Taking Security Seriously

Reforms Must Follow Poor Response to Summer Stalking

Harvard administrators have some serious explaining to do. Past incidents of arson and assault in Harvard Yard this fall and the current investigation of a summer school stalking case demonstrates that students should be questioning Harvard's security capability.

The trouble began this summer when a summer school student reported to Harvard administrators and police officials that she was being stalked by another summer school student, culminating in a note from him saying "Visit me ASAP. I intend to kill you." Elizabeth C. Hewitt, director of the summer secondary school program, deemed the stalker's letters and actions alarming enough to move the endangered student to a new room. Yet this room had no telephone, and the stalker still had access to the dorm itself since he possessed his magnetic strip card. To make matters worse, Lowell House Master William H. Bossert, the ranking Harvard official at the time of the incident, allegedly refused to turn the boy over to the Harvard police, saying that if they persisted in the case they would "suffer the consequences tomorrow."

The University's obstruction of justice is simply unacceptable. The administration tried to defend the rights of an alleged criminal while ignoring the safety risks posed to the female student. So far, administrators have offered no convincing explanation to either the alleged victim and her family or to the entire Harvard community. And ironically enough, the latter's safety depends on Harvard officials' ability to cooperate with Harvard police and treat all cases involving threats and sexual harassment with the seriousness and responsibility that they deserve.


Fortunately for the students and the members of the Harvard community--and perhaps, unfortunately, for the administration--Harvard is not above the laws governing all other societal institutions. The Cambridge Council recently passed an ordinance ordering University administrators to meet with City Manager Robert W. Healy and four top level Cambridge police officials to outline proper procedures in future stalking and domestic violence cases.

Harvard's response to this ordinance is almost as shocking as its previous behavior. In a statement made on Tuesday, October 18, the University actually defended its actions, claiming in a press release that "Harvard administrators acted appropriately and responsively." It is true that Harvard referred the case information to the police, but that was about the extent of their responsive and appropriate behavior. Beyond that, Harvard did nothing to help police investigate the case, and has since then offered no further explanation.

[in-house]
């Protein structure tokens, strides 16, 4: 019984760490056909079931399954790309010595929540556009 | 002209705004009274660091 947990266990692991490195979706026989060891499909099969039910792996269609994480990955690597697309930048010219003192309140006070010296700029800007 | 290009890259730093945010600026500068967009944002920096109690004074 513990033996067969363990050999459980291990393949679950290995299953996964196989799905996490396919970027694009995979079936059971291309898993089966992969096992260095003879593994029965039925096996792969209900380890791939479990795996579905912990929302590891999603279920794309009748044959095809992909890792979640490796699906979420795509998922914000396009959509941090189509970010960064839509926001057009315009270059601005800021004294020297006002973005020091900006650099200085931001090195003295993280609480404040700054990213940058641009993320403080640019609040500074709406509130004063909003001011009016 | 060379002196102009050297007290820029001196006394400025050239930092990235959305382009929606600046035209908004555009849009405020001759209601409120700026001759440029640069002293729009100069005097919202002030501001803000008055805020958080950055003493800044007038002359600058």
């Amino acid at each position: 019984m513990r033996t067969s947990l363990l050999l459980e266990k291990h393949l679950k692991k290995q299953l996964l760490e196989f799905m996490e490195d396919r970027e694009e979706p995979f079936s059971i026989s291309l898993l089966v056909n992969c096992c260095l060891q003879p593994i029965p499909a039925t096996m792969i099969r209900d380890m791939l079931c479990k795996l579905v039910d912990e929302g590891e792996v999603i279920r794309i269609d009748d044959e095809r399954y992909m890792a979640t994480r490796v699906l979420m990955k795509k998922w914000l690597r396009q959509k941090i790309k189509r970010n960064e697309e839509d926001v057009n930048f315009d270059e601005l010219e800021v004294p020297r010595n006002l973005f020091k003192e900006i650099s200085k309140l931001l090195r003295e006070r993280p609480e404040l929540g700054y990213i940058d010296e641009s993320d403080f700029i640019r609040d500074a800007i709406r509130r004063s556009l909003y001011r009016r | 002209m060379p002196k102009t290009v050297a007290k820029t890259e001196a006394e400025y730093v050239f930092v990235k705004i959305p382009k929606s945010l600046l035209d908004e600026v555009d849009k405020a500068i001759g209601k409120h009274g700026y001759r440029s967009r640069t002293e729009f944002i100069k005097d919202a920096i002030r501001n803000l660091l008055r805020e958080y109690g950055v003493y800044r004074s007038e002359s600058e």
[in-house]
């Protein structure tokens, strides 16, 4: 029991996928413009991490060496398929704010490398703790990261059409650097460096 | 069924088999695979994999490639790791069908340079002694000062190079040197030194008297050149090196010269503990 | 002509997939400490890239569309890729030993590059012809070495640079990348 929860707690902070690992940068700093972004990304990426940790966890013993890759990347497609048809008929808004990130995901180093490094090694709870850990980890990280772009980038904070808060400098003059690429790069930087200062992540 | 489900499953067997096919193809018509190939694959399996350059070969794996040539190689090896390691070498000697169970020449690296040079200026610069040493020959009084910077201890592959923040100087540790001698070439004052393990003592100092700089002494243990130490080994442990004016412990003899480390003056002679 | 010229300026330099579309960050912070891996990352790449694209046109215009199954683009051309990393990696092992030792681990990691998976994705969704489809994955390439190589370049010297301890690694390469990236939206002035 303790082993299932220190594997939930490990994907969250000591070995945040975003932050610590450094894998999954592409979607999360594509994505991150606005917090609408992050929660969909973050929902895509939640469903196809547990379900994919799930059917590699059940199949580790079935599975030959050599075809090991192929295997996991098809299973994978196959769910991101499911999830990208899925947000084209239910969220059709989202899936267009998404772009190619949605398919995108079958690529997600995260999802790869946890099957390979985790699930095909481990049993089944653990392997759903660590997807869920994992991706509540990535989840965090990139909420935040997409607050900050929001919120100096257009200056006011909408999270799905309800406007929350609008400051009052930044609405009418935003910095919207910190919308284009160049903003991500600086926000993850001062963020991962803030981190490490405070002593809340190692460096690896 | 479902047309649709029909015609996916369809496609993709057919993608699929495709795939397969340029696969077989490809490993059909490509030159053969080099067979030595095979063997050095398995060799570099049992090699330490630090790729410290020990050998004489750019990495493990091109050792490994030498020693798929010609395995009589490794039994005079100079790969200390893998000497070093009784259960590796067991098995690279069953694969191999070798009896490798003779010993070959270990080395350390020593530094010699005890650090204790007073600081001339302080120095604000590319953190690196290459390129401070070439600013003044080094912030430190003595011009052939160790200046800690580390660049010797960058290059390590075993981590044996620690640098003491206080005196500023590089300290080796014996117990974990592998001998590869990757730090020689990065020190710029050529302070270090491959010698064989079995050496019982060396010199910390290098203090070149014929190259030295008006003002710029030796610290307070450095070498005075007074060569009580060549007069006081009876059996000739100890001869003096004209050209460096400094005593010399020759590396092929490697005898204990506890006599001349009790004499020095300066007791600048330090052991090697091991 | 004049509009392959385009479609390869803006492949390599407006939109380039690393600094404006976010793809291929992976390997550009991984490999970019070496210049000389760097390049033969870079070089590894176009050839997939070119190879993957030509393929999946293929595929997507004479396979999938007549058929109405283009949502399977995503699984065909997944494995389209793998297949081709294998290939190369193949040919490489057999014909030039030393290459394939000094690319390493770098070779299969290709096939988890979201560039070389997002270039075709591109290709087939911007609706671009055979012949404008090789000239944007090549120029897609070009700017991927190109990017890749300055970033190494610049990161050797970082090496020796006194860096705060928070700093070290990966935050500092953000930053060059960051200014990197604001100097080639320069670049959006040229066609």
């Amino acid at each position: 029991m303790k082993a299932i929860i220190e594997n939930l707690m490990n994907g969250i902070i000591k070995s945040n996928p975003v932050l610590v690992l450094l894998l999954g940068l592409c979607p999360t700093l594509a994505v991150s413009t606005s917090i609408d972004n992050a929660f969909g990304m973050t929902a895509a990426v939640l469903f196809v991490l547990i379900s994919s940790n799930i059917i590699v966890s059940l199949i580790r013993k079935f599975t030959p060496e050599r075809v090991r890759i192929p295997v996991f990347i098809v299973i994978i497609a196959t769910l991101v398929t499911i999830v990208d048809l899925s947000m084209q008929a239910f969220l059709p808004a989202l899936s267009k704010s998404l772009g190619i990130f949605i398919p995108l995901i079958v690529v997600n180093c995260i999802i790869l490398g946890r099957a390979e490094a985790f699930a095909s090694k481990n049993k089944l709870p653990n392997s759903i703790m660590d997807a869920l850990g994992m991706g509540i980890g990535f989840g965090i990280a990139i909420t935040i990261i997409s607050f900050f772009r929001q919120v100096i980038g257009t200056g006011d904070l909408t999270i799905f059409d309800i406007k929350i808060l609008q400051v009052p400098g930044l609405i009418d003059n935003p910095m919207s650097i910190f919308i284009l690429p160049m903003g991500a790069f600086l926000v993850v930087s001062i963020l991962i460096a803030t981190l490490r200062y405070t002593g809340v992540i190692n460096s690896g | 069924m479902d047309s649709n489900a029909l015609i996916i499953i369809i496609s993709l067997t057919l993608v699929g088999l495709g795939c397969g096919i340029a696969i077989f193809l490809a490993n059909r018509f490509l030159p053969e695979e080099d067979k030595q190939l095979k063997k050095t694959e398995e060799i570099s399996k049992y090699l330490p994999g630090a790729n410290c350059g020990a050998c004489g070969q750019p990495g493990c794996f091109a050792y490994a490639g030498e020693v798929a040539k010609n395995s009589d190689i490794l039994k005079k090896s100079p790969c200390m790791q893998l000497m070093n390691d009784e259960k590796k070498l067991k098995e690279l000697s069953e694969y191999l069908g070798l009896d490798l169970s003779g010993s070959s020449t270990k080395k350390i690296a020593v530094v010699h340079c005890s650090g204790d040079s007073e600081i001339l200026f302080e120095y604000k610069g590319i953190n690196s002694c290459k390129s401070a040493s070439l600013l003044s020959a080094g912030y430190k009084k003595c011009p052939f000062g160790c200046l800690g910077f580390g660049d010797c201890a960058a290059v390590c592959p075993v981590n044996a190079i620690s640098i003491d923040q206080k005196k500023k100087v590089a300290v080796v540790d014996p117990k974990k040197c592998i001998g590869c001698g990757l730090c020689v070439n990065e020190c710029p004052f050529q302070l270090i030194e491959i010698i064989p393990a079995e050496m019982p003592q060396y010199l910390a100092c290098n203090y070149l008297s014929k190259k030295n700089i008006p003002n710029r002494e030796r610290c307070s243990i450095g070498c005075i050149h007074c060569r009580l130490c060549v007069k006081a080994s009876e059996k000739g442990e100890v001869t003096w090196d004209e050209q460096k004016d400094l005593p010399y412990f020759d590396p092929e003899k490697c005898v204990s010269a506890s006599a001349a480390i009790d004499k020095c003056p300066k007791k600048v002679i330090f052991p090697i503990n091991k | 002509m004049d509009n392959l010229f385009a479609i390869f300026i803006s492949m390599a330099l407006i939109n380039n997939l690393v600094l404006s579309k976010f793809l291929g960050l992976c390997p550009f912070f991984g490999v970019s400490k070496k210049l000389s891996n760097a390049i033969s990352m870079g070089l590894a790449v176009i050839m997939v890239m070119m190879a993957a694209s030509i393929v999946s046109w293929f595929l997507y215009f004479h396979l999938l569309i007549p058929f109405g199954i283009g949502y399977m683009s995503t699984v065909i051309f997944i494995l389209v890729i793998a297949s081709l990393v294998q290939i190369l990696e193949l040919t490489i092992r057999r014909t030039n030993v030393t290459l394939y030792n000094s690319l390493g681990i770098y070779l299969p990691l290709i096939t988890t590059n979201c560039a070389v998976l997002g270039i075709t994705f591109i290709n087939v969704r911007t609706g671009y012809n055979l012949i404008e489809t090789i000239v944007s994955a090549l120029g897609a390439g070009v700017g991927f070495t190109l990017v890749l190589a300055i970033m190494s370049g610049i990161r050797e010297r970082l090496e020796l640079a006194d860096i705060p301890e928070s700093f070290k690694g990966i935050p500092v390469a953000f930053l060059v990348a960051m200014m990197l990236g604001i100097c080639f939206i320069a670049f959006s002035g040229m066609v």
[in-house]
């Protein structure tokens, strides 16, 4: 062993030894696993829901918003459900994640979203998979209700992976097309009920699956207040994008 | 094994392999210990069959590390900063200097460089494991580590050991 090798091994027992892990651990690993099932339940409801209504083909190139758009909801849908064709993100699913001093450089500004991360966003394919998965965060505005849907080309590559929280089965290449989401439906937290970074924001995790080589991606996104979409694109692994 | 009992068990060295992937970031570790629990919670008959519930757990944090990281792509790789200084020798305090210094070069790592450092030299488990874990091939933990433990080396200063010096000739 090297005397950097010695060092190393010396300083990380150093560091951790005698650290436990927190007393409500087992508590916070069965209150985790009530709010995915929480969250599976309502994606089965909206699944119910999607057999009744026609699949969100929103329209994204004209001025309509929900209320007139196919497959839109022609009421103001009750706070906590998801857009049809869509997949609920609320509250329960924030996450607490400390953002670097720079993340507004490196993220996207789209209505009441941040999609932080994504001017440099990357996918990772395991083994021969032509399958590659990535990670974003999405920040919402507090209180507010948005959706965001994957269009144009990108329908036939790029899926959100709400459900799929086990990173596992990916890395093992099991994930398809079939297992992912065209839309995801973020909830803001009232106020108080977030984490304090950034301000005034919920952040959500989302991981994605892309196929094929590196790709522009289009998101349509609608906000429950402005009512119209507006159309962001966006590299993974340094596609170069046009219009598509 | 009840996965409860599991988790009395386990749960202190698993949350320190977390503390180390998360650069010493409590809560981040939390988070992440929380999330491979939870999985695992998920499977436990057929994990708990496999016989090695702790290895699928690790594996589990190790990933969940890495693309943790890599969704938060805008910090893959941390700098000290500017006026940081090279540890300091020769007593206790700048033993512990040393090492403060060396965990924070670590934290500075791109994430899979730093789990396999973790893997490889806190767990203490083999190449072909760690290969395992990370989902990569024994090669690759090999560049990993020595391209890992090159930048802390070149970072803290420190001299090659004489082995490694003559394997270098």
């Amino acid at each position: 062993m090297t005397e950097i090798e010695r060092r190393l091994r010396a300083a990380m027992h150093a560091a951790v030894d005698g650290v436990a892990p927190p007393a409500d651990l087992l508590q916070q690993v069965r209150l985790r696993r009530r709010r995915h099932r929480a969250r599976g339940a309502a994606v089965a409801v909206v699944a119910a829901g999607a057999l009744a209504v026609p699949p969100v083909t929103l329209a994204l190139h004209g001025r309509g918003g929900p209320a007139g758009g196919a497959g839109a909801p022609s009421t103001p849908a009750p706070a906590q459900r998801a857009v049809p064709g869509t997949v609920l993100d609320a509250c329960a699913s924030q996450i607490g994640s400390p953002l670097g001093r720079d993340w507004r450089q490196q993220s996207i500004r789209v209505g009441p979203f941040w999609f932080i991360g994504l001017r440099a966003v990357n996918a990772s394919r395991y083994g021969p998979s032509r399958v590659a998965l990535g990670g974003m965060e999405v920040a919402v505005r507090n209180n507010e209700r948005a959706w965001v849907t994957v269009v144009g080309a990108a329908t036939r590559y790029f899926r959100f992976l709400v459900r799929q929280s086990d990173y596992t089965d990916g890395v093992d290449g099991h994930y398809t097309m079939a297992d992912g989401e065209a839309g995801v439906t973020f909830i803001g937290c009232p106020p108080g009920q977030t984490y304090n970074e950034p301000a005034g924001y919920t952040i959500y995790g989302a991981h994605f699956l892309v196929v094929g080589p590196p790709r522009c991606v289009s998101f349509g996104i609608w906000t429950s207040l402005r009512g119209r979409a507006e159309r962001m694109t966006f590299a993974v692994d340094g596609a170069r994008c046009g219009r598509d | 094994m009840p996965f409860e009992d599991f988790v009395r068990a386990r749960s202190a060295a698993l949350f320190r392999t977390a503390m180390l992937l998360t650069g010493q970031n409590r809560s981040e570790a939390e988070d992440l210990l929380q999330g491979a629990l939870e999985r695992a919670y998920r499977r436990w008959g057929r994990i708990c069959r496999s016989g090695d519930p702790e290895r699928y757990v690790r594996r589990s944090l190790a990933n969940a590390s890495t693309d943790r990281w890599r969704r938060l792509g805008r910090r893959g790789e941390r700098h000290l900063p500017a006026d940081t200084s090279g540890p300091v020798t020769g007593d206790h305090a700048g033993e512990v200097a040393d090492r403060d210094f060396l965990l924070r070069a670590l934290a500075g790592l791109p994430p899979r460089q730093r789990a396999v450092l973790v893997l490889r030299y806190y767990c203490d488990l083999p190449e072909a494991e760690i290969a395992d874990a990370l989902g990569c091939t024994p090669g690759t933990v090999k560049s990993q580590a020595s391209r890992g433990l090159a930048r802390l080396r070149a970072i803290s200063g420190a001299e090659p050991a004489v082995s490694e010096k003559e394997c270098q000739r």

Harvard administrators can redeem themselves. A set of procedures detailing what processes to follow in such cases must be established. The recently passed ordinance gives Harvard an opportunity to confirm its commitment to safety by conducting a thorough investigation into the current security system provided for students at Harvard.

This past fall, there have already been several startling incidents of criminal actions in Harvard Yard. In September, a naked man was discovered in a Weld bathroom. In mid-October, a visiting Wesleyan student was assaulted in the Yard. Earlier that evening, several students, including myself, were followed into the Yard by two people who allegedly proceeded to light a Wigglesworth kiosk on fire.

The current philosophy behind the Harvard Yard security system, according to Dean of Students Archie C. Epps, is to have "two locked doors between every student and the street." Yet anyone can get into any of the dorms and houses by pretending to be a Harvard student without his/her ID card. Thus it has become increasingly imperative that the University sponsor a committee of students and administrators who can work together with the Harvard police to address certain campus security concerns.

The Committee on College Life, consisting of five Undergraduate Council members and five administrators, will be discussing security matters on November 8th. There needs to be more than just discussion, however. Past events have shown a need to create a committee specifically tailored to address a range of security concerns.

Harvard, despite its behavior in regard to the stalking incident, is willing to try new ways to improve security. Past efforts have included installing emergency phones with blue lights that provide immediate contact with campus police, a safety poster campaign in the Yard, and the presence of police officials in the Union to hand out whistles and safety flyers.

"We always try to make ourselves available to the different houses, U.C. members and different student groups on campus," says Sergeant Larry J. Fennelly, head of Harvard Police's Crime Prevention Unit. "If a student has problems or concerns, we try to make contact with them and find out what their concerns are." Fennelly, who is currently working on a report addressing security in the Yard, is proof that some officials are willing to help.

The University lost credibility with-in both the Harvard and Cambridge communities with its treatment of the summer school stalking incident. Harvard has the resources to provide adequate security for the campus, but these resources are wasted if not allocated properly. A willingness to make change is useful only when directed towards the most necessary goals, which include providing students with an easier way to voice their safety concerns.

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